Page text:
Personally, I had just left a 2-year relationship with my boyfriend at the time. There would be some hefty fall out from that but it also gave me a tremendous sense of freedom to be out of a relationship that began to feel burdensome and lacked authenticity. My adventures in love continued, and continue to this day, though I’ve never lost hope. He’s getting here as fast as he can, whoever “he” is. I believed that then and I believe that now.

I went home that summer and it would be the last time that I’d ever go to my childhood home for any reason other than to visit. I didn’t know that then, but it became clear to me by the end of the summer that my life was taking me elsewhere. I worked three jobs – as a cocktail waitress (I was a terrible waitress), a restaurant hostess at the Ground Round (I was good at greeting and seating), and an assistant to a financial advisor at Merrill Lynch (I was very good at research and I loved being able to help people be more financially secure.) I really needed the money to continue to self-fund my education at Penn and I was motivated to learn as much as I could about business as I sensed that my career, even in theatre, would require those skills.

It makes my head spin to think how different my life was then. I feel financially and personally secure now. That dream came true. It also amazes me how similar I am to that 20-year old woman. What I value most – people, service, and learning – is largely unchanged. Then, my greatest wish was to be useful, to do something that would be important for other people. 17 years later, I’m still hard at work on that mission, and I imagine that when the cicadas pay us a visit next time I’ll still be plugging away at it one day at a time.

books, cooking, food, learning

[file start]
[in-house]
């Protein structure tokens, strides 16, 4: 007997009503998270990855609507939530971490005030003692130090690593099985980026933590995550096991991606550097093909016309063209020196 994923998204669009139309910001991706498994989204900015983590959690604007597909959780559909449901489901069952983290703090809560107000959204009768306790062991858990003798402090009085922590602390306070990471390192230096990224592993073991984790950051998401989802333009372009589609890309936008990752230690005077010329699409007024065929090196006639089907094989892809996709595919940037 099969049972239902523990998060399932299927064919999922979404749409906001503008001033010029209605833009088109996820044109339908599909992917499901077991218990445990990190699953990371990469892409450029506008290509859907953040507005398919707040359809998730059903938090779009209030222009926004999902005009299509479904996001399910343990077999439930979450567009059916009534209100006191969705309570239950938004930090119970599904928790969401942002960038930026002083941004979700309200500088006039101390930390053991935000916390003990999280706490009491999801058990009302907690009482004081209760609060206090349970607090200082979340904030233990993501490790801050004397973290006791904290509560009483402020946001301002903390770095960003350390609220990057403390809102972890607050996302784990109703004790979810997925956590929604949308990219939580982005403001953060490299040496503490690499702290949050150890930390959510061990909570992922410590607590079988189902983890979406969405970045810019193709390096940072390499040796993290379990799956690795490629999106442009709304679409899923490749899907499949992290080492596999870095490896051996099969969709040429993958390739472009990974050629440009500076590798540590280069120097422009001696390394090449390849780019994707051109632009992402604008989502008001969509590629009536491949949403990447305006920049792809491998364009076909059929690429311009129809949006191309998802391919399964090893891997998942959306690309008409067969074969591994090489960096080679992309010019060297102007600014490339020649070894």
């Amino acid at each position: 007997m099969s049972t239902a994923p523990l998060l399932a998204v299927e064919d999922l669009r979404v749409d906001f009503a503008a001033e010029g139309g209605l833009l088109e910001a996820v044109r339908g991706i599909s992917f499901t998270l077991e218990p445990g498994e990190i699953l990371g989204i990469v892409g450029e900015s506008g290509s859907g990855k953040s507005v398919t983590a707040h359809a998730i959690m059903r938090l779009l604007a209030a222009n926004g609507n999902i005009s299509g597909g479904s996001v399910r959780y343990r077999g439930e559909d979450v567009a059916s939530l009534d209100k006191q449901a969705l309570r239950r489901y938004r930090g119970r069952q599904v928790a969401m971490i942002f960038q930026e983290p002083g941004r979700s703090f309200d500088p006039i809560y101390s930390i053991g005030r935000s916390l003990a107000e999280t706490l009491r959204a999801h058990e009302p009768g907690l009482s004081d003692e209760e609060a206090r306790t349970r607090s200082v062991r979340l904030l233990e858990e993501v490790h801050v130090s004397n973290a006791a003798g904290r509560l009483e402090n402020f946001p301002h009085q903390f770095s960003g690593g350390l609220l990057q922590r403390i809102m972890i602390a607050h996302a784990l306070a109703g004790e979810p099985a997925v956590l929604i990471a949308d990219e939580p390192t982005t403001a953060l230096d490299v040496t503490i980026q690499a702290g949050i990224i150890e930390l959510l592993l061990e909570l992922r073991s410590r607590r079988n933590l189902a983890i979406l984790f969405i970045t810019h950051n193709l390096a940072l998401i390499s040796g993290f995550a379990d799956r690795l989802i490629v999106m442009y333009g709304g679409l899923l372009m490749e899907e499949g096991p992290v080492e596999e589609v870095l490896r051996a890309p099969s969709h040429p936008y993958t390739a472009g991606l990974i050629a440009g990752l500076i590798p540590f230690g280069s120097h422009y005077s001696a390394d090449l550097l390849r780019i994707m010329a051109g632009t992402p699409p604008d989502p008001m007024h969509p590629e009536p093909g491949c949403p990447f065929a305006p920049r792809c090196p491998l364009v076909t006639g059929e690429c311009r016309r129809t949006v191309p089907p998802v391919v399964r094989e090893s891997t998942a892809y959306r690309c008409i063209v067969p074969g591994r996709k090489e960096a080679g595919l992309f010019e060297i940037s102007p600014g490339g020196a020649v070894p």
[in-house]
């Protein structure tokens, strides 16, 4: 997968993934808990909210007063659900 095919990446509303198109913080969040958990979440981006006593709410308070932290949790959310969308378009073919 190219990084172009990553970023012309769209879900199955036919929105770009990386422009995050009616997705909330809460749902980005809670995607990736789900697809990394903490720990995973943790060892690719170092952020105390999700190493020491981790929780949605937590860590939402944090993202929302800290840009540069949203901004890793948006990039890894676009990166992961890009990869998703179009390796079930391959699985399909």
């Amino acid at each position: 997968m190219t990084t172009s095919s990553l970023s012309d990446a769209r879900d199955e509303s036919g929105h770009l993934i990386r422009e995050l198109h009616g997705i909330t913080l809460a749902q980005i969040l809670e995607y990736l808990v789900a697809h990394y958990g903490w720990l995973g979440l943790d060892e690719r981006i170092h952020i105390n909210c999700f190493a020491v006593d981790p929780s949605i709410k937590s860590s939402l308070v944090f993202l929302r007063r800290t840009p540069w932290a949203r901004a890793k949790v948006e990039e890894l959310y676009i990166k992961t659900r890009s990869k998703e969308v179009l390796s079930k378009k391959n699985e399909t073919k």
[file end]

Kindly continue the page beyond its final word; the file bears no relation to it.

Beautiful: Life Lessons from Baking Bread

I’ve been in my kitchen exploring the recipes of Jim Lahey, Founder of the famous Sullivan Street Bakery. His no-knead bread recipes have turned many non-bakers into flour tossing evangelists of the hearth, this girl included. About a year and a half ago, I wrote a post titled I Don’t Bake after making a disaster of a pumpkin pie and quickly began to assemble a collection of essays on other things I don’t do that are commonly considered to be in the wheelhouse of American women. Jim Lahey made a liar out of me and I couldn’t be happier about it. I’m now churning out bakery-quality breads from my tiny little hovel of a kitchen.

In the midst of my bread-baking frenzy, I started to reflect on what I’ve learned in this 18-month journey from non-baker to baker. There are a lot of lessons in the process, and most of them have nothing to do with the task at hand.

Have patience
It is something I used to have in short supply. By nature I am one of those people who wants everything yesterday. In the process of baking bread the Lahey way, it takes roughly 24 hours and most of that time I’m not doing a damn thing except giving the concoction of flour, water, yeast, and salt a chance to meet, mingle, and coalesce under the proper circumstances. The bread requires more patience than skill to bake up to its potential.